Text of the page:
# Thread: What is called this logical formula?

1. ## What is called this logical formula?

Hello,

I want to know how the following formula in logic is called:
$\displaystyle (A\Rightarrow B)\Rightarrow ((A\wedge B)\Leftrightarrow A)$

Remarks:
(1) I once read in a book ("Theory and Problems of Logic", McGraw-Hill) calling it "the absorption law".

(2) In many textbooks, I see:
"the absorption law"----$\displaystyle (A\wedge (A\vee B))\Leftrightarrow A$
"the idempotent law"----$\displaystyle (A\wedge A)\Leftrightarrow A$

(3) The formula in question is often found in set theory in the form:
$\displaystyle A\subset B\Rightarrow A\cap B = A$

2. Originally Posted by wisterville
Hello,

I want to know how the following formula in logic is called:
$\displaystyle (A\Rightarrow B)\Rightarrow ((A\wedge B)\Leftrightarrow A)$

Remarks:
(1) I once read in a book ("Theory and Problems of Logic", McGraw-Hill) calling it "the absorption law".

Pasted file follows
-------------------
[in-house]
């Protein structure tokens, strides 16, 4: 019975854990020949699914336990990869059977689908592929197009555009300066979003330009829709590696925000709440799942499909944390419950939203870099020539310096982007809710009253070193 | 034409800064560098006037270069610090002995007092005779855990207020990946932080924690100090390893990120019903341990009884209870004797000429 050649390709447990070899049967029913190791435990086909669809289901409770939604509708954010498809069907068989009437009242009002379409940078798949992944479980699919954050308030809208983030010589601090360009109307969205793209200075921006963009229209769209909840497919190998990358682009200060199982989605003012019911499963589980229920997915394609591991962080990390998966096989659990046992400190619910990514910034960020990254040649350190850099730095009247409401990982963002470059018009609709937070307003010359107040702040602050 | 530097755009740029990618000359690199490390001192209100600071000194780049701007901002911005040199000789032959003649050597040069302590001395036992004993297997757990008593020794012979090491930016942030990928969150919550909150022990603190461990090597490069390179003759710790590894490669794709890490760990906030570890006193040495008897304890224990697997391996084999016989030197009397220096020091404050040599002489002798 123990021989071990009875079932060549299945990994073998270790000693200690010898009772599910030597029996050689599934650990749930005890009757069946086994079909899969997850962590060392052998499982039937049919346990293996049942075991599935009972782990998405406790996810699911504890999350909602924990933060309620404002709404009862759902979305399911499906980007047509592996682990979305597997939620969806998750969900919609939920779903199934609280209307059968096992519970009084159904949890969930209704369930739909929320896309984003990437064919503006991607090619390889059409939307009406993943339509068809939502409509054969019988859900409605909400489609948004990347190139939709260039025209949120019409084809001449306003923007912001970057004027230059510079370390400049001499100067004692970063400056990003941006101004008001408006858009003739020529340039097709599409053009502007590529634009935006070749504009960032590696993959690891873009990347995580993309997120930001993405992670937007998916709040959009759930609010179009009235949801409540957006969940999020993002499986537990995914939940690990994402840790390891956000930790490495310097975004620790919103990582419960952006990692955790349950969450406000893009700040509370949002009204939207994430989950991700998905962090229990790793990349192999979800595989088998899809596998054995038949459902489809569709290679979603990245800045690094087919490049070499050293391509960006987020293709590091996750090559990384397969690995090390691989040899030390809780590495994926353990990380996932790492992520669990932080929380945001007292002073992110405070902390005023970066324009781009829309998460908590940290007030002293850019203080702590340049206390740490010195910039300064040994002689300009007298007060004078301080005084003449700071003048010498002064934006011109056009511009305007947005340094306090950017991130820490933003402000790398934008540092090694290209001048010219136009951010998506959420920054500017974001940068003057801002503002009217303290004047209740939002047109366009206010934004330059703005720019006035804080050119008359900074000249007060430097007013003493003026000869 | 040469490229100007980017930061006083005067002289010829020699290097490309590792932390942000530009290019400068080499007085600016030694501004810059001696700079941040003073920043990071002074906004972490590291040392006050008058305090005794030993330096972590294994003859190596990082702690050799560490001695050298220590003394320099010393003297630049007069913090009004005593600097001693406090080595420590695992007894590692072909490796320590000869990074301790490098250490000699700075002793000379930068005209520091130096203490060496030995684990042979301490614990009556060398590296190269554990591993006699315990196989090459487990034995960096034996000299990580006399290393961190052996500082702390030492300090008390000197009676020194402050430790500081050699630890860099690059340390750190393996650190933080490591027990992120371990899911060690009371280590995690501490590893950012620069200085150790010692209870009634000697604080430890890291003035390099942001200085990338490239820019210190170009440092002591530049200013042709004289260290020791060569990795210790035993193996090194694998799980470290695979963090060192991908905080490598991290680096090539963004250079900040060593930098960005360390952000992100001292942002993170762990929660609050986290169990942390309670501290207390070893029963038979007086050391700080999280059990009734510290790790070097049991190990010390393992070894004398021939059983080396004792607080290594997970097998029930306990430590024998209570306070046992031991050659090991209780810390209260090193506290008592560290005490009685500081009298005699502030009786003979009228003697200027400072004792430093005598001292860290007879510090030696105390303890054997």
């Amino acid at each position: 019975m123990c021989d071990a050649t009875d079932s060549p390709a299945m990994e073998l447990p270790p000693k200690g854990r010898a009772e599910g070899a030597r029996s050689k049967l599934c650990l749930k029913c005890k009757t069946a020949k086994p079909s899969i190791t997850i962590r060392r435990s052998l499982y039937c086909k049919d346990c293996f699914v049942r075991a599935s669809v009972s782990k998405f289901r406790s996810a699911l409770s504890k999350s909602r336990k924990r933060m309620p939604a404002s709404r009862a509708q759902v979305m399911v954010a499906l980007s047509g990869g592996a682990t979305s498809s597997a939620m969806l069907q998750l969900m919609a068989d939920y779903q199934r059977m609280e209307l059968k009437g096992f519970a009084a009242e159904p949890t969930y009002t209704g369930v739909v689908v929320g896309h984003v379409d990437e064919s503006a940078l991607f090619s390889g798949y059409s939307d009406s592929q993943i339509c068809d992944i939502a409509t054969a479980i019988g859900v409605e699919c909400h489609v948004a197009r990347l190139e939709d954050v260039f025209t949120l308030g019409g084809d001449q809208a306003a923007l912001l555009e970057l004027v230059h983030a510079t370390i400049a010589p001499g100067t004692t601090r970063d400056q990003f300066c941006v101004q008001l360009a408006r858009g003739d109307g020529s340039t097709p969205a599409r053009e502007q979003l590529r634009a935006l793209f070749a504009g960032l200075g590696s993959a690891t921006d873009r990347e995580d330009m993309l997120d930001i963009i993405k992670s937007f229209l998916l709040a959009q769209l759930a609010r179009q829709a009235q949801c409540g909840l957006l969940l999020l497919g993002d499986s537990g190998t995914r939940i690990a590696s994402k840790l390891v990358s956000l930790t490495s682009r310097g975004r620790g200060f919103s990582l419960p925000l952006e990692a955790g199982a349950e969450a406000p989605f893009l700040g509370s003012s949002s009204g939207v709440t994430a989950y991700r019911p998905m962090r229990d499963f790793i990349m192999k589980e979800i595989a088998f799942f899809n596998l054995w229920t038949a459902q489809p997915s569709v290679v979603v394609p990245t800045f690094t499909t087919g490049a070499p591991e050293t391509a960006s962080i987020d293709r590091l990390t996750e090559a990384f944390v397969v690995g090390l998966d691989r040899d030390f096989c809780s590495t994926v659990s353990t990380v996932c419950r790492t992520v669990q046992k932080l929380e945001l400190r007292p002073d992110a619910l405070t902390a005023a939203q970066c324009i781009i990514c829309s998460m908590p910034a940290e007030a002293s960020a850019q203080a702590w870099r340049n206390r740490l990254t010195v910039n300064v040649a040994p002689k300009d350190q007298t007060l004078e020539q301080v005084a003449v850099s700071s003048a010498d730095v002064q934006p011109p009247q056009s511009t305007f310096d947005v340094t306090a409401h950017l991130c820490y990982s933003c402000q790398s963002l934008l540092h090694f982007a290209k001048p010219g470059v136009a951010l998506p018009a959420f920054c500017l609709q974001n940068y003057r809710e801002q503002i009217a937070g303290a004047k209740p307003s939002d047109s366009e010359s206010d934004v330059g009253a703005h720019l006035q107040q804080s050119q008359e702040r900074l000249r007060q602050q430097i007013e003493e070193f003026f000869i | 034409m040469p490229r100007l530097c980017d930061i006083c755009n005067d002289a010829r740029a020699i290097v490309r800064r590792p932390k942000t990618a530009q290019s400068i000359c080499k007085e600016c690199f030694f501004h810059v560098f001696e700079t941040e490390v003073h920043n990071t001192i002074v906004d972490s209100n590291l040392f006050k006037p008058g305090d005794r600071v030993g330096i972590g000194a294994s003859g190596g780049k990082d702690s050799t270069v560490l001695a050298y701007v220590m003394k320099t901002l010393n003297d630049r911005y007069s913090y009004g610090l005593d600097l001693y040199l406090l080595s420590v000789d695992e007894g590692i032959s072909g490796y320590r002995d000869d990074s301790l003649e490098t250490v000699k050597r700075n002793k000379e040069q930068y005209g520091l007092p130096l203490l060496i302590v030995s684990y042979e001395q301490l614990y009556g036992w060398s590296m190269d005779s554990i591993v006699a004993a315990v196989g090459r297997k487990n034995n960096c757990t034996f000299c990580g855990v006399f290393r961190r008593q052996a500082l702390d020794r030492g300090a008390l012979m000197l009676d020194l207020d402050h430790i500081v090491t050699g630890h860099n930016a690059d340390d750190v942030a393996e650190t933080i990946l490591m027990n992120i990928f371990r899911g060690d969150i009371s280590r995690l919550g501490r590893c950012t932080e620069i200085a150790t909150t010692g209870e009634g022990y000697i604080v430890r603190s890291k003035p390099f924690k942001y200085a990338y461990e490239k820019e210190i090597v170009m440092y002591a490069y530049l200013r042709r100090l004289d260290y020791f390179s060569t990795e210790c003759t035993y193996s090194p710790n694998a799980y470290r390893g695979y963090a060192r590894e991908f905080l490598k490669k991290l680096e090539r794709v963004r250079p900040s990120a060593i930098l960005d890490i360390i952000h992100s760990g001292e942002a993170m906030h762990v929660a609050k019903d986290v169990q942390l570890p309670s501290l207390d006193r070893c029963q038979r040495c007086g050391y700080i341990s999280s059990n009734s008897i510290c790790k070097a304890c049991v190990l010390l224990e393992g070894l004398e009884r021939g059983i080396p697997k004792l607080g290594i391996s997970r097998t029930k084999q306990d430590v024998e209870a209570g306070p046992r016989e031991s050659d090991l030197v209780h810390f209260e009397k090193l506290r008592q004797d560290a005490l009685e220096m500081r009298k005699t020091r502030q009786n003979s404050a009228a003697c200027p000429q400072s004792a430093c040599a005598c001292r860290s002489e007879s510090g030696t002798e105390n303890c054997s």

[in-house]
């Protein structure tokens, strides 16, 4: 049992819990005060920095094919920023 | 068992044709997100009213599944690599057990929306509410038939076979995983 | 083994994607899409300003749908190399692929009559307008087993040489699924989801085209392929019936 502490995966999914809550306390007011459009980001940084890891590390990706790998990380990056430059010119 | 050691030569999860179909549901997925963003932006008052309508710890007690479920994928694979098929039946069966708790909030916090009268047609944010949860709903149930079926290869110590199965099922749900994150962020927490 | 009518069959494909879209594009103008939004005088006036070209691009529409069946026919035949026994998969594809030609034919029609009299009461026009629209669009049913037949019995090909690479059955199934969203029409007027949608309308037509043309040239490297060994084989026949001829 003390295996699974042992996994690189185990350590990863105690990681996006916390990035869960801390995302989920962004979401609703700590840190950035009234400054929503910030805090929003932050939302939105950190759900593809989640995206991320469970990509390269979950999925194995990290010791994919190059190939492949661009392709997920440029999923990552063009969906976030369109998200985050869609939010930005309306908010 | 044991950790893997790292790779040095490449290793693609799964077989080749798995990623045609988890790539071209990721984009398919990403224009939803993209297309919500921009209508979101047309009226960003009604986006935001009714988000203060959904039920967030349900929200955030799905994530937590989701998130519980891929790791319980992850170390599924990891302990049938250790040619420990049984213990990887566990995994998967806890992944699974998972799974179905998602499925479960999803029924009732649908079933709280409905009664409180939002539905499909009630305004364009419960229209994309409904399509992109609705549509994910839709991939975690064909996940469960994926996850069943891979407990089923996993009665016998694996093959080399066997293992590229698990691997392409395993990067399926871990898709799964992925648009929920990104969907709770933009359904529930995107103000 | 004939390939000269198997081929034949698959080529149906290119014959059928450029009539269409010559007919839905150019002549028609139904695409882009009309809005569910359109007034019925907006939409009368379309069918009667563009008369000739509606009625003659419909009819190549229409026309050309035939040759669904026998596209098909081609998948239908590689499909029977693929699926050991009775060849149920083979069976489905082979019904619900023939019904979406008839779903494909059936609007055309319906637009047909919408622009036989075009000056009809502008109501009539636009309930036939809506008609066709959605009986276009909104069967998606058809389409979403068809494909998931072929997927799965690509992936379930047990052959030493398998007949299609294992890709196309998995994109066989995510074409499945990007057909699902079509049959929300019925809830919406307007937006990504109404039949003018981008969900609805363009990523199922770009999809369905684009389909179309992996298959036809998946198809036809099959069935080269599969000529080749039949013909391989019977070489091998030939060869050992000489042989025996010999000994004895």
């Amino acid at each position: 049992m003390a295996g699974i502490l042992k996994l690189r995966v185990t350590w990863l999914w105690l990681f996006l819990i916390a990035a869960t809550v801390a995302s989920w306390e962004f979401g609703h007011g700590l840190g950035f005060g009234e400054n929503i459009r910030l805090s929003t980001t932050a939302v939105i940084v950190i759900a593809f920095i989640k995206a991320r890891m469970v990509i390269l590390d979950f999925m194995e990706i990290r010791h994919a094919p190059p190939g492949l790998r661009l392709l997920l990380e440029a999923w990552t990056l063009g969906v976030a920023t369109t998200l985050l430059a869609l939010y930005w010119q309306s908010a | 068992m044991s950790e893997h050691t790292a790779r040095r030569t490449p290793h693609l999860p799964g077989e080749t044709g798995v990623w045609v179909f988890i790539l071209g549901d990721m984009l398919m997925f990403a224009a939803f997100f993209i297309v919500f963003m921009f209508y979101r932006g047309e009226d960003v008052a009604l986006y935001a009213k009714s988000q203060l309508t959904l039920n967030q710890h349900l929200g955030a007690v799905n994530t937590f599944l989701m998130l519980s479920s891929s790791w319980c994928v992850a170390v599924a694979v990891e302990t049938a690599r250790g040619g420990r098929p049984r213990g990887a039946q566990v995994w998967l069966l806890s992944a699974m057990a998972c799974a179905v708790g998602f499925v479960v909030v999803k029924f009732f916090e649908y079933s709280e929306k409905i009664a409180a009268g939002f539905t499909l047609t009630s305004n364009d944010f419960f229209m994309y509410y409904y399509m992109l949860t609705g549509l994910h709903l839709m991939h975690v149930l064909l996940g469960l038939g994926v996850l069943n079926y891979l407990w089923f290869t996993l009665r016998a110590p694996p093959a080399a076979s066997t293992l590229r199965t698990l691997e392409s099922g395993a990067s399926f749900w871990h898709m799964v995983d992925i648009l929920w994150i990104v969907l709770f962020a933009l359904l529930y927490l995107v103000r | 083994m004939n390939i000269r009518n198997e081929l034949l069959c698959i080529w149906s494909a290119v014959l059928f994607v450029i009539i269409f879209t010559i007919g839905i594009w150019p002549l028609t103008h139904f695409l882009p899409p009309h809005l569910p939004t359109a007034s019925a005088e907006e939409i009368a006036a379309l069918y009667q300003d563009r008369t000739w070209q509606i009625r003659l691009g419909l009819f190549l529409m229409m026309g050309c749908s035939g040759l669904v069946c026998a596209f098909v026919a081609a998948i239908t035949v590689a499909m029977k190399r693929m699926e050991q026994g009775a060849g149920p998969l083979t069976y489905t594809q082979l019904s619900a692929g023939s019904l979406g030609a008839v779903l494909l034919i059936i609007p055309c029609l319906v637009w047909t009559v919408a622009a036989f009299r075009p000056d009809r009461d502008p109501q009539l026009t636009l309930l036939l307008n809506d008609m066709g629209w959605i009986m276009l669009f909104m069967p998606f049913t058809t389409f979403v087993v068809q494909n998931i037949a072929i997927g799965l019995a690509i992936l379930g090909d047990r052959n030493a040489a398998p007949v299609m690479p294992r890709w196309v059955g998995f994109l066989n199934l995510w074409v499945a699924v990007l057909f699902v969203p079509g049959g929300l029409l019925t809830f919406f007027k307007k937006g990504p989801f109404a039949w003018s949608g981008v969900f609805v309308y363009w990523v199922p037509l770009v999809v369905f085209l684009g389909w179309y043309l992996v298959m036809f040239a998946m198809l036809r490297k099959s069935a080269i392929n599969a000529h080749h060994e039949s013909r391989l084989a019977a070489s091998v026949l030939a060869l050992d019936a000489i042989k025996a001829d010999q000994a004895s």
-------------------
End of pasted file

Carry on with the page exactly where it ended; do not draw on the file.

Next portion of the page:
(2) In many textbooks, I see:
"the absorption law"----$\displaystyle (A\wedge (A\vee B))\Leftrightarrow A$
"the idempotent law"----$\displaystyle (A\wedge A)\Leftrightarrow A$

(3) The formula in question is often found in set theory in the form:
$\displaystyle A\subset B\Rightarrow A\cap B = A$

It's a strengthened version of the following (usually derived) rule of inference, known as "absorption" in some texts.

A -> B |- A -> (A ^ B)

Clearly, strengthening the conclusion provides nothing new, since A ^ B |- A.
(E.g., in an NDS this is just the primitive rule, caret elimination.)

3. Thank you.

I was confused because I saw the term "absorption " used in another context.

Maybe it is viewed as a special version of
"the absorption law"----$\displaystyle (A\wedge(A\vee B))\Leftrightarrow A$
if we take into account that
$\displaystyle A\Rightarrow B\vdash (A\vee B)\Leftrightarrow B$.